Differential responses to oxygen deprivation in rice coleoptiles
thesisposted on 28.03.2022, 12:30 by Joshua Edwards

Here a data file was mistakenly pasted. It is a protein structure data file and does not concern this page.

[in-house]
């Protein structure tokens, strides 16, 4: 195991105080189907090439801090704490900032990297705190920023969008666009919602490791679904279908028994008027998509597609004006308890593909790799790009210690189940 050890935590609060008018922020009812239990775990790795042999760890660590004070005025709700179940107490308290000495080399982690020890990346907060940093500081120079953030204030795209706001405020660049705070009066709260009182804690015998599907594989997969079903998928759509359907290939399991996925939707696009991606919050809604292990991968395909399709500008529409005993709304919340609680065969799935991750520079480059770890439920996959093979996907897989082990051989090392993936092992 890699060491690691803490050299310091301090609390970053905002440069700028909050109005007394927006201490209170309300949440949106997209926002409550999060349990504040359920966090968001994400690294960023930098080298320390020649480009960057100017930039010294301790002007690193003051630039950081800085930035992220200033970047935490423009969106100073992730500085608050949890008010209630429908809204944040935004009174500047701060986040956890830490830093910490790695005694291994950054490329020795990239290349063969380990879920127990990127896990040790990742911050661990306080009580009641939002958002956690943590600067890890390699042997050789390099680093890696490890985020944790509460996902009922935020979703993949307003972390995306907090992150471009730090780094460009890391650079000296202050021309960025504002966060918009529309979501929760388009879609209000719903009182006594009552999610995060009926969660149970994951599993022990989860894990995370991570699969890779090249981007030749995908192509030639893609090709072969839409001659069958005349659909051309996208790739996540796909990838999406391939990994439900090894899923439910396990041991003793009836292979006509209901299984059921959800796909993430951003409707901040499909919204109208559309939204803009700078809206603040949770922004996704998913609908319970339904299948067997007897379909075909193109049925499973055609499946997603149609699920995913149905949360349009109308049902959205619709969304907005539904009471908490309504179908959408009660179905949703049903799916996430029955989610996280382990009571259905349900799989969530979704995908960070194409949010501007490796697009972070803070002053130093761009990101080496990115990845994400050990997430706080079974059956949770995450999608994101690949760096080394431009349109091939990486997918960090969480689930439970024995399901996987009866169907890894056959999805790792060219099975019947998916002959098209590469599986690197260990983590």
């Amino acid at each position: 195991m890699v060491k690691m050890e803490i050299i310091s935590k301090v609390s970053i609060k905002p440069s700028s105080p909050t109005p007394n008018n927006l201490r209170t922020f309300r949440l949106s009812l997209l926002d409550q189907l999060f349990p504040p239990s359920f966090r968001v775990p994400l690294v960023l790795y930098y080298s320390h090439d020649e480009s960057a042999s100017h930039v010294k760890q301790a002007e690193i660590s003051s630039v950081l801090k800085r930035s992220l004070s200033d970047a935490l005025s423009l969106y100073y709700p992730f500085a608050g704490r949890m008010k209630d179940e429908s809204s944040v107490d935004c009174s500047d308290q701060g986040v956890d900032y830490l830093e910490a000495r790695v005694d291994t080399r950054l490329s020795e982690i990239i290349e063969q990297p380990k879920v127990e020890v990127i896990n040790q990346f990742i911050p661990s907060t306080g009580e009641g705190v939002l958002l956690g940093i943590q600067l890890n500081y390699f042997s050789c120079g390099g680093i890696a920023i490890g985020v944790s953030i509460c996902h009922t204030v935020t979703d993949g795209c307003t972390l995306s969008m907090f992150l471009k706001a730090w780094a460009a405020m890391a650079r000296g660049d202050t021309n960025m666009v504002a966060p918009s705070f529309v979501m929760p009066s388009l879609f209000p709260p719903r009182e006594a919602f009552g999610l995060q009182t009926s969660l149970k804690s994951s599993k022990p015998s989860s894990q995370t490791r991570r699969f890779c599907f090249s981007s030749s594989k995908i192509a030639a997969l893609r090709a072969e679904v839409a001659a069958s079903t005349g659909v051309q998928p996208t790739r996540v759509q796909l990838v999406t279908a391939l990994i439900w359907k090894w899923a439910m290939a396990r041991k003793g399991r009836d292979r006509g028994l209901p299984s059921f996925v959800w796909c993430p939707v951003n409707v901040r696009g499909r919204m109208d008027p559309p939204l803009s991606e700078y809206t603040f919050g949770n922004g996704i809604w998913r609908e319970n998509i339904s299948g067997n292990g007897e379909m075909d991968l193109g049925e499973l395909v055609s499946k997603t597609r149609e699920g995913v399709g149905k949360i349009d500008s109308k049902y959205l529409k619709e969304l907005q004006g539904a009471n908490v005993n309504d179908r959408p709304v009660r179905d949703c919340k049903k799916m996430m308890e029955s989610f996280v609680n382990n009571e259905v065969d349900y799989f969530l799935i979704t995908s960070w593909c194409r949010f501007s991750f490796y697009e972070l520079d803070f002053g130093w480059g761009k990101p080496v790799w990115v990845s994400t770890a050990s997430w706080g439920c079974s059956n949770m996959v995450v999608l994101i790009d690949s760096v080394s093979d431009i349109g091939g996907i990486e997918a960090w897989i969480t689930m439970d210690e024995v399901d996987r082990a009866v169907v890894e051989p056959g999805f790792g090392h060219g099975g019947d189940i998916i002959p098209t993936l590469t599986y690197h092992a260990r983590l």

Rice (Oryza sativa), a major dietary staple for one-third of the world's people, is the only major cereal crop able to grow in the absence of oxygen (O2). I examined the bioenergetic, transcriptomic and proteomic basis for this tolerance using rice coleoptiles grown in oxygenated (normoxia) and O2-deprived (hypoxia and anoxia) conditions. I found that during hypoxia rice coleoptiles prioritise the utilisation of ATP by metabolic processes that allow for the rapid extension of the coleoptile, including cell wall synthesis, lipid synthesis and ion (K+) uptake. By comparison, anoxic coleoptiles directed 52% of their available ATP towards protein synthesis while minimising the majority of other metabolic processes. I also examined differences in the cellular growth profile and transcriptome (Chapter 3) and proteome (Chapter 4) between distal (tip) and basal (base) regions of coleoptiles grown in normoxic, hypoxic and anoxic conditions. The prioritisation of ATP towards protein, lipid and cell wall synthesis, ion uptake and the rapid elongation of hypoxic/anoxic coleoptiles (cf. normoxia) are reflected within the changes in the proteome and transcriptome, as are differences between the tip and base of the coleoptile, regardless of O2 treatment. The cellular growth profiles indicated that cells in the basal zone of coleoptiles divided and elongated faster than the distal tip cells, regardless of O2 treatment. This was supported by differences in the transcriptome and proteome of coleoptile tips and bases: genes encoding for cellular division, cell wall synthesis and elongation and nucleic acid and protein synthesis were up-regulated in coleoptile bases compared to tips. Similar differences were observed in the proteome of tips and bases (Chapter 4). The transcriptomic (Chapter 3) and proteomic (Chapter 4) differences between normoxic and hypoxic/anoxic coleoptile tips and bases were also examined. Hypoxic and anoxic bases (cf. normoxic bases) showed increased levels of genes related to protein recycling, nucleic acid organisation and cell division and elongation. Hypoxic and anoxic tips (cf. normoxic tips) up-regulated genes related to RNA synthesis, editing and processing, protein synthesis/recycling and cell division and elongation, suggesting a higher rate of metabolic activity in these tissues than the normoxic tips. Proteins involved in ethanol fermentation were more highly expressed in hypoxia and anoxia (cf. normoxia). In hypoxic/anoxic tips, proteins involved in the stress response and the promotion of cell division were up-regulated whilst those involved in O2-sensitive processes including lipid and jasmonate synthesis were down-regulated (cf. normoxic tips). Within hypoxic/anoxic bases, proteins involved in protein turnover and modification, promotion of cell division and elongation and response to abiotic stress were up-regulated (cf. normoxic bases). I also examined the effects of the addition of low (2 mM) levels of exogenous nitrogen supply on coleoptiles grown in various O2 treatments. Low levels of nitrate (NO3) and ammonium (NH4) did not significantly affect the growth of normoxic, hypoxic or anoxic coleoptiles at 3 days of treatment. This study was undertaken to examine the feasibility of using 15N-labelled nitrogen sources as a means of examining differences in which proteins are being actively synthesised in the varying O2 treatments. However, the inadvertent finding was that nitrogen had subtle effects on coleoptiles development, with ammonium tending to increase length at the expense of mass. Finally, potential avenues for further research into tolerance of rice to O2 deprivation and candidate genes for targeted genetic modification and breeding opportunities are discussed in Chapter 6.